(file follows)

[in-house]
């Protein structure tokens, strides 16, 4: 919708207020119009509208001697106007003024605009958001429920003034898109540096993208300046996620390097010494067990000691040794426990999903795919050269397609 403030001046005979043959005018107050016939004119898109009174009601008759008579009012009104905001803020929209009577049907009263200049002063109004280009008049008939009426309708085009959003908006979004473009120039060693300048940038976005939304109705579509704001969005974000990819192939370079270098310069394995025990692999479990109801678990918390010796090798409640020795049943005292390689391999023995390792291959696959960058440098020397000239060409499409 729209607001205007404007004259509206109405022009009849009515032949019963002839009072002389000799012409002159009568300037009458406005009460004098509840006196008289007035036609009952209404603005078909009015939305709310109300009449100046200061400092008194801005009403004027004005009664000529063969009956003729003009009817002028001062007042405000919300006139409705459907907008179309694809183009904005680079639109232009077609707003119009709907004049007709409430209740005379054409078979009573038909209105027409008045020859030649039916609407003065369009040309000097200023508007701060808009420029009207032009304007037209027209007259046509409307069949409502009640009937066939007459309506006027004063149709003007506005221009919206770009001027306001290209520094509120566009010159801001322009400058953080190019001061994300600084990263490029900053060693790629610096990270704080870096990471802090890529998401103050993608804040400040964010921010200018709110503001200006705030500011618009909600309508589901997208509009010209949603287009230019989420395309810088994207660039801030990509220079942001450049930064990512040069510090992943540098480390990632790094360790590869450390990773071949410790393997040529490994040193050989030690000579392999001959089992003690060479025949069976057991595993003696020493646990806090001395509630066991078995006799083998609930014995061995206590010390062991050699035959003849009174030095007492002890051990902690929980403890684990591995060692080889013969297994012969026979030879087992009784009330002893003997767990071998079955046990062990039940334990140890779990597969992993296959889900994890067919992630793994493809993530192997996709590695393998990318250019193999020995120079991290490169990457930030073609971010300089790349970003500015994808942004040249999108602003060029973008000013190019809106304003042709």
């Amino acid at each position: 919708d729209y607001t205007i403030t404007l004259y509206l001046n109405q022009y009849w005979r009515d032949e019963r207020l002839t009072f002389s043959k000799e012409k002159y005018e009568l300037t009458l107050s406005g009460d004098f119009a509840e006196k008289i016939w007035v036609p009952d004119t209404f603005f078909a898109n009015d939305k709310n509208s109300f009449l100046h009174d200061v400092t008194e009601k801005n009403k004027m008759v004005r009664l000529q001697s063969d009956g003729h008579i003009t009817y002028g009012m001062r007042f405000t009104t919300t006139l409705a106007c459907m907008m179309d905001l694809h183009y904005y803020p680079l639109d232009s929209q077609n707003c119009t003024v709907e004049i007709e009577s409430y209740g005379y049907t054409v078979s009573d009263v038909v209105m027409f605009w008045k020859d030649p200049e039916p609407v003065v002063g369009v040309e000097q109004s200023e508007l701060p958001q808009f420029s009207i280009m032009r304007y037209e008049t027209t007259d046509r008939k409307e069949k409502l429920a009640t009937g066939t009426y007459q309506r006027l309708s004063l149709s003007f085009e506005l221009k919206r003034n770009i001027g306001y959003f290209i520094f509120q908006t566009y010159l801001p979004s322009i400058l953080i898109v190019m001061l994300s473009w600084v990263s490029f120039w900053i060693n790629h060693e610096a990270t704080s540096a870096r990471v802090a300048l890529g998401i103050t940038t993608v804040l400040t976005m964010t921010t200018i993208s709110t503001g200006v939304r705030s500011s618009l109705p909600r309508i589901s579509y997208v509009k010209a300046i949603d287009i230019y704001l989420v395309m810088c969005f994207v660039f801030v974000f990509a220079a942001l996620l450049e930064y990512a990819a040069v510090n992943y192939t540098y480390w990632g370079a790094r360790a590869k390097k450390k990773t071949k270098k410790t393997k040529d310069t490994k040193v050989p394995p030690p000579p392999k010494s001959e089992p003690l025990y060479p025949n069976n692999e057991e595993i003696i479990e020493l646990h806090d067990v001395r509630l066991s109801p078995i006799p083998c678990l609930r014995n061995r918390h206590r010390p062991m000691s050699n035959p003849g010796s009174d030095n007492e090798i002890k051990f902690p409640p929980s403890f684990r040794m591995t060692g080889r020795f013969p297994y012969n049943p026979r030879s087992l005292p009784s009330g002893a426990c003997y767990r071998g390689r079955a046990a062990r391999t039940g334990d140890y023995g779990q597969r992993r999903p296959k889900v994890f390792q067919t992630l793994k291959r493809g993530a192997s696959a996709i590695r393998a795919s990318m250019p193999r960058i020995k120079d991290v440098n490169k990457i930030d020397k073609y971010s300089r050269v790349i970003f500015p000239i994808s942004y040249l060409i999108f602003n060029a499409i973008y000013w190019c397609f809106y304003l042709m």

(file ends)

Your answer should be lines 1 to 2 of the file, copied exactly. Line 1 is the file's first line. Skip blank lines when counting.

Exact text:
[in-house]
């Protein structure tokens, strides 16, 4: 919708207020119009509208001697106007003024605009958001429920003034898109540096993208300046996620390097010494067990000691040794426990999903795919050269397609 403030001046005979043959005018107050016939004119898109009174009601008759008579009012009104905001803020929209009577049907009263200049002063109004280009008049008939009426309708085009959003908006979004473009120039060693300048940038976005939304109705579509704001969005974000990819192939370079270098310069394995025990692999479990109801678990918390010796090798409640020795049943005292390689391999023995390792291959696959960058440098020397000239060409499409 729209607001205007404007004259509206109405022009009849009515032949019963002839009072002389000799012409002159009568300037009458406005009460004098509840006196008289007035036609009952209404603005078909009015939305709310109300009449100046200061400092008194801005009403004027004005009664000529063969009956003729003009009817002028001062007042405000919300006139409705459907907008179309694809183009904005680079639109232009077609707003119009709907004049007709409430209740005379054409078979009573038909209105027409008045020859030649039916609407003065369009040309000097200023508007701060808009420029009207032009304007037209027209007259046509409307069949409502009640009937066939007459309506006027004063149709003007506005221009919206770009001027306001290209520094509120566009010159801001322009400058953080190019001061994300600084990263490029900053060693790629610096990270704080870096990471802090890529998401103050993608804040400040964010921010200018709110503001200006705030500011618009909600309508589901997208509009010209949603287009230019989420395309810088994207660039801030990509220079942001450049930064990512040069510090992943540098480390990632790094360790590869450390990773071949410790393997040529490994040193050989030690000579392999001959089992003690060479025949069976057991595993003696020493646990806090001395509630066991078995006799083998609930014995061995206590010390062991050699035959003849009174030095007492002890051990902690929980403890684990591995060692080889013969297994012969026979030879087992009784009330002893003997767990071998079955046990062990039940334990140890779990597969992993296959889900994890067919992630793994493809993530192997996709590695393998990318250019193999020995120079991290490169990457930030073609971010300089790349970003500015994808942004040249999108602003060029973008000013190019809106304003042709």